2 edition of Erosion over time on severely disturbed granitic soils found in the catalog.
Erosion over time on severely disturbed granitic soils
Walter F. Megahan
1974 by Intermountain Forest and Range Experiment Station, Forest Service, U.S. Dept. of Agriculture in Ogden, Utah .
Written in English
Bibliography: p. 14.
|Series||USDA Forest Service research paper INT -- 156.|
|The Physical Object|
|Pagination||14 p. :|
|Number of Pages||14|
A = R K L S C P, where A is the computed soil loss per unit area, expressed in the units selected for K and for the period selected for practice, these are usually selected so that A is computed in tons per acre per year, but other units can be selected.. R, the rainfall and runoff factor, is the number of rainfall erosion index units, plus a factor for runoff from snowmelt or applied. i want thes book can you give me please. Selected pages. Page Page Page Title Page. Table of Contents. Contents. INTRODUCTION. 9: CHAPTER 1 BASIC TERMINOLOGY. CHAPTER 2 CLASSIFICATION OF SOIL EROSION. CHAPTER 3 PROBLEMS AND METHODS OF SOIL EROSION RESEARCH. CHAPTER 4 EROSION FACTORS AND CONDITIONS Reviews: 1.
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EROSION OVER TIME ON SEVERELY DISTURBED GRANITIC SOILS: A MODEL W. Megahan INTERMOUNTAIN FOREST AND RANGE EXPERIMENT STATION Forest Service U. Department of Agriculture Ogden, Utah Roger R.
Bay, Director. Get this from a Erosion over time on severely disturbed granitic soils book. Erosion over time on severely disturbed granitic soils: a model. [Walter F Megahan; United States.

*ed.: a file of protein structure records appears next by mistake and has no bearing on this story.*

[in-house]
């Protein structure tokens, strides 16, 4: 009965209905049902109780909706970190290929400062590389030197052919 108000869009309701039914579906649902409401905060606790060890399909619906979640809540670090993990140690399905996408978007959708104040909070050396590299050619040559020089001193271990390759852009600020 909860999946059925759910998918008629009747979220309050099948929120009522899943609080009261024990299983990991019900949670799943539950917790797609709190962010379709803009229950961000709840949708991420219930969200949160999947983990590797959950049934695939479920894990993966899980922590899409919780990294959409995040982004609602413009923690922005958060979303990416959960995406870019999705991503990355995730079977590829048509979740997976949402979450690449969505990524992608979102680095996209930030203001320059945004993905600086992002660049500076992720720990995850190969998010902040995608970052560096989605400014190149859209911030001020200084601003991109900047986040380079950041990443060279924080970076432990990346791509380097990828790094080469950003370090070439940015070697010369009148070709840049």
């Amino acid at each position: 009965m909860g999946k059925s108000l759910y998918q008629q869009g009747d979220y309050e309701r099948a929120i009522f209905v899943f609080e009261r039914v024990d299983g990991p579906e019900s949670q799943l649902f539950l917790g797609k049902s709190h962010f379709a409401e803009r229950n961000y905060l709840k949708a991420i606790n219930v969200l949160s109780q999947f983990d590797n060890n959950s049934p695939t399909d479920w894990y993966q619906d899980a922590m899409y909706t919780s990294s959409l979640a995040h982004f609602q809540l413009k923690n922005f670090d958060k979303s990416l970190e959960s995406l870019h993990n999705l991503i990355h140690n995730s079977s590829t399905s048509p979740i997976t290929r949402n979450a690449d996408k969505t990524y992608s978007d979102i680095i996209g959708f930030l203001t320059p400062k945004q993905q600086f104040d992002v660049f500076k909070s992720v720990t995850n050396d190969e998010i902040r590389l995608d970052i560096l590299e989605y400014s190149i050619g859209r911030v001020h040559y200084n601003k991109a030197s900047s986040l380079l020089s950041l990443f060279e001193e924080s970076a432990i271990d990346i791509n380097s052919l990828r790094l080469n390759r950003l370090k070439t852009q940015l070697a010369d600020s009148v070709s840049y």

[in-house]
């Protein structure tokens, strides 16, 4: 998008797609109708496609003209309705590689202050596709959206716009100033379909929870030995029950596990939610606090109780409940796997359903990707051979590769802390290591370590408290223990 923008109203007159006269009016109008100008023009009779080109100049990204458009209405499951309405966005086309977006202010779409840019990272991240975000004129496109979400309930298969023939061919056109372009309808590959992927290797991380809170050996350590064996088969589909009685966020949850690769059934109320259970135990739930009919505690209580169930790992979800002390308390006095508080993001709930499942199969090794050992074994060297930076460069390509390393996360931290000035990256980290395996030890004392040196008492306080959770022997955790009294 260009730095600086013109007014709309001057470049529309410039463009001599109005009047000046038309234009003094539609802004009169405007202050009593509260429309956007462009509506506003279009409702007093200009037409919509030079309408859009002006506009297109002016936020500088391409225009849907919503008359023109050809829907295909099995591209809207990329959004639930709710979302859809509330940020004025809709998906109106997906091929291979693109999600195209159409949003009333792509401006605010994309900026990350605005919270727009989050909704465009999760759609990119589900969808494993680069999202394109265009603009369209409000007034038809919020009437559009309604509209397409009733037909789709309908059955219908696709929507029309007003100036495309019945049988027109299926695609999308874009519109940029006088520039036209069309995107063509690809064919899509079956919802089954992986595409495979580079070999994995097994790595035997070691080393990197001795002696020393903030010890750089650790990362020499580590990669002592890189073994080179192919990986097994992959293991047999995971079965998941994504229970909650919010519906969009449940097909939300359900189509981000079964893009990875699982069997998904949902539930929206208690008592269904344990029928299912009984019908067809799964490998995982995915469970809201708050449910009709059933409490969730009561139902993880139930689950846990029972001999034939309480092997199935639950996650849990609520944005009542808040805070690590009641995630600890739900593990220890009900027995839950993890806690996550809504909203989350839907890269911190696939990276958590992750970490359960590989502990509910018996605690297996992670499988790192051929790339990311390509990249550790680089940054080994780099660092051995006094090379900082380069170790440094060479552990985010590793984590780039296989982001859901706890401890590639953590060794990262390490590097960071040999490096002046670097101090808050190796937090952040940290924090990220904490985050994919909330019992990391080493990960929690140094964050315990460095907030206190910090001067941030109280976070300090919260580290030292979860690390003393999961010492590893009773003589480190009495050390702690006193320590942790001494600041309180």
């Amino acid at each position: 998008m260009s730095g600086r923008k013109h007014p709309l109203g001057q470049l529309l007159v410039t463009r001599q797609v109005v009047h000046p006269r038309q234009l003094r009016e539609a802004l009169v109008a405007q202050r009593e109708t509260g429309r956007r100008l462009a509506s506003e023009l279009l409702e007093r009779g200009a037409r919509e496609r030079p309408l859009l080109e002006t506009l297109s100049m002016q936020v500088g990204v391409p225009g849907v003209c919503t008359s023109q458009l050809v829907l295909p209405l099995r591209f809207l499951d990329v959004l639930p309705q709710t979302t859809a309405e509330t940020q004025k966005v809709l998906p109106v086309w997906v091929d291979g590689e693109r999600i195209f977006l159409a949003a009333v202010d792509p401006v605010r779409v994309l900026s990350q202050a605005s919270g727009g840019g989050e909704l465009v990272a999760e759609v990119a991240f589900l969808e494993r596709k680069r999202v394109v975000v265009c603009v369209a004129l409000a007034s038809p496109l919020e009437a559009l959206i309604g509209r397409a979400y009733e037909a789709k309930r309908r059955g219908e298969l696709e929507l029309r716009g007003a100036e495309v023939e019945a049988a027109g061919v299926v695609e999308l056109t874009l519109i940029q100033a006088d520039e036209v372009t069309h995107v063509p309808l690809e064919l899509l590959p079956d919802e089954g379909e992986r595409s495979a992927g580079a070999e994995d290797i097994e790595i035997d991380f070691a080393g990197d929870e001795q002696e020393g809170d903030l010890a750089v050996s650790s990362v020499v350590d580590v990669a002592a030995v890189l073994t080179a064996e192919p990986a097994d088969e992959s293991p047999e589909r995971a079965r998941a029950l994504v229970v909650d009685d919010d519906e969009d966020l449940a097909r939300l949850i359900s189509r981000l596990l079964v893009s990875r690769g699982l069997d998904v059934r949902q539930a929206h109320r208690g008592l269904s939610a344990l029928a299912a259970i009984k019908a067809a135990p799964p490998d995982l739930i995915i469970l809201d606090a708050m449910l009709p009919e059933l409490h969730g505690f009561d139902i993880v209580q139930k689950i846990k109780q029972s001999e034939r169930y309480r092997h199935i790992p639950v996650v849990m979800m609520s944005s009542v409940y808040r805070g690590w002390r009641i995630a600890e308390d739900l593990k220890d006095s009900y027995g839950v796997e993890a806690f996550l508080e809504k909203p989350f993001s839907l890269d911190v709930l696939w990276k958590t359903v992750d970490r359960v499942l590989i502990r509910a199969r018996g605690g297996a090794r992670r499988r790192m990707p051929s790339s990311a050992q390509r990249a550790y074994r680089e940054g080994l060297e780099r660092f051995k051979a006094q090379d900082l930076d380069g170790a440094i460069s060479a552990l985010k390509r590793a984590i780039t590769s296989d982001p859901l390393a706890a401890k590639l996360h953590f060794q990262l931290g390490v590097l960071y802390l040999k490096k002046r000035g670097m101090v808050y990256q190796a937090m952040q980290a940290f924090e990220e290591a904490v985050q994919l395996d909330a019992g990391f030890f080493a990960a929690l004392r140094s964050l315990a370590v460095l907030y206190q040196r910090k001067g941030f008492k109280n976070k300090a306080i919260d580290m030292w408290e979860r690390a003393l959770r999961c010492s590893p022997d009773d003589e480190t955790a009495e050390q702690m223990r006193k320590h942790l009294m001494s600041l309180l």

Department of Agriculture.; Intermountain Forest and Range Experiment Station (Ogden, Utah),; United States. Forest Service,] -- "A negative exponential equation containing three parameters was derived to describe time trends in surface erosion on severely disturbed soils.
Get this from a library. Erosion over time on severely disturbed granitic soils: a model. [Walter F Megahan; Intermountain Forest and Range Experiment.
Surface Erosion Control on Roads in Granitic Soils. Proceedings of Symposium Sponsored by Committee on Watershed Management, Irrigation & Drainage Div., ASCE, ASCE Convention, Denver, CO, April May 1, Erosion over time on severely disturbed granitic soils: a model / (Ogden, Utah: Intermountain Forest and Range Experiment Station, Forest Service, U.S.
Dept. of Agriculture, ), by Walter F. Megahan (page images at HathiTrust). ing treatments for erosion control, have been devel 5. W.F. Megahan. Erosion Over Time on Severely Disturbed Granitic Soils: A Model. Forest Service, U.S. Department of Agriculture, Inter Rental Rate Blue Book for Construction Equip.
The book deals with several aspects of soil erosion, focusing on its connection with the agricultural world. Chapters’ topics are various, ranging from irrigation practices to soil nutrient, land use changes or tillage methodologies. The book is subdivided into fourteen chapters, sorted in four sections, grouping different facets of the topic: introductive case studies, erosion Cited by: 9.
Soil Erosion Soil erosion is the detachment and movement of soil material. The process may be natural or accelerated by human activity.
Depending on the local landscape and weather conditions, erosion may be very slow or very rapid. Natural erosion has sculptured landforms on the uplands and built landforms on the lowlands. Its rate. Weathering and Erosion. Bedrock refers to the solid crystalline rock that makes up the Earth’s outer crust.